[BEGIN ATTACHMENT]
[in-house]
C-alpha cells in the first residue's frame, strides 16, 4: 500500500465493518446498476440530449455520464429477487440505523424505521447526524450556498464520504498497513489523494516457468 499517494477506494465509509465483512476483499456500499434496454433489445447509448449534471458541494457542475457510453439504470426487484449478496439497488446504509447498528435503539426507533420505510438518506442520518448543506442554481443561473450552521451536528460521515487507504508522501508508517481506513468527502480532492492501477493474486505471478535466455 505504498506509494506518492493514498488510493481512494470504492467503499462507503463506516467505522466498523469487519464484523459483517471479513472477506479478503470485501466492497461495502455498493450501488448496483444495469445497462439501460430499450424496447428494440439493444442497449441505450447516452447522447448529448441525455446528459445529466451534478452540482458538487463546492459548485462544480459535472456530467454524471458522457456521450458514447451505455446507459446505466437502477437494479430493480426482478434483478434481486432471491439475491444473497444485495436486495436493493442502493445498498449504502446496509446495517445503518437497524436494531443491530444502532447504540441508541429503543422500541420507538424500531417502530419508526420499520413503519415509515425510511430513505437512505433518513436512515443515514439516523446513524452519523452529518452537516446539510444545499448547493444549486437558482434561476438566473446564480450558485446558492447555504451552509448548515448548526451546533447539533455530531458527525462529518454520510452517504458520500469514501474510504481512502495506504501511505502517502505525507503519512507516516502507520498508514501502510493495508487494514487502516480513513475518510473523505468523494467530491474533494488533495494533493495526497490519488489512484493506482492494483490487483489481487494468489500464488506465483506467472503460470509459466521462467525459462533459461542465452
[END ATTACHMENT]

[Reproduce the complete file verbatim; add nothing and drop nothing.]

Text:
[in-house]
C-alpha cells in the first residue's frame, strides 16, 4: 500500500465493518446498476440530449455520464429477487440505523424505521447526524450556498464520504498497513489523494516457468 499517494477506494465509509465483512476483499456500499434496454433489445447509448449534471458541494457542475457510453439504470426487484449478496439497488446504509447498528435503539426507533420505510438518506442520518448543506442554481443561473450552521451536528460521515487507504508522501508508517481506513468527502480532492492501477493474486505471478535466455 505504498506509494506518492493514498488510493481512494470504492467503499462507503463506516467505522466498523469487519464484523459483517471479513472477506479478503470485501466492497461495502455498493450501488448496483444495469445497462439501460430499450424496447428494440439493444442497449441505450447516452447522447448529448441525455446528459445529466451534478452540482458538487463546492459548485462544480459535472456530467454524471458522457456521450458514447451505455446507459446505466437502477437494479430493480426482478434483478434481486432471491439475491444473497444485495436486495436493493442502493445498498449504502446496509446495517445503518437497524436494531443491530444502532447504540441508541429503543422500541420507538424500531417502530419508526420499520413503519415509515425510511430513505437512505433518513436512515443515514439516523446513524452519523452529518452537516446539510444545499448547493444549486437558482434561476438566473446564480450558485446558492447555504451552509448548515448548526451546533447539533455530531458527525462529518454520510452517504458520500469514501474510504481512502495506504501511505502517502505525507503519512507516516502507520498508514501502510493495508487494514487502516480513513475518510473523505468523494467530491474533494488533495494533493495526497490519488489512484493506482492494483490487483489481487494468489500464488506465483506467472503460470509459466521462467525459462533459461542465452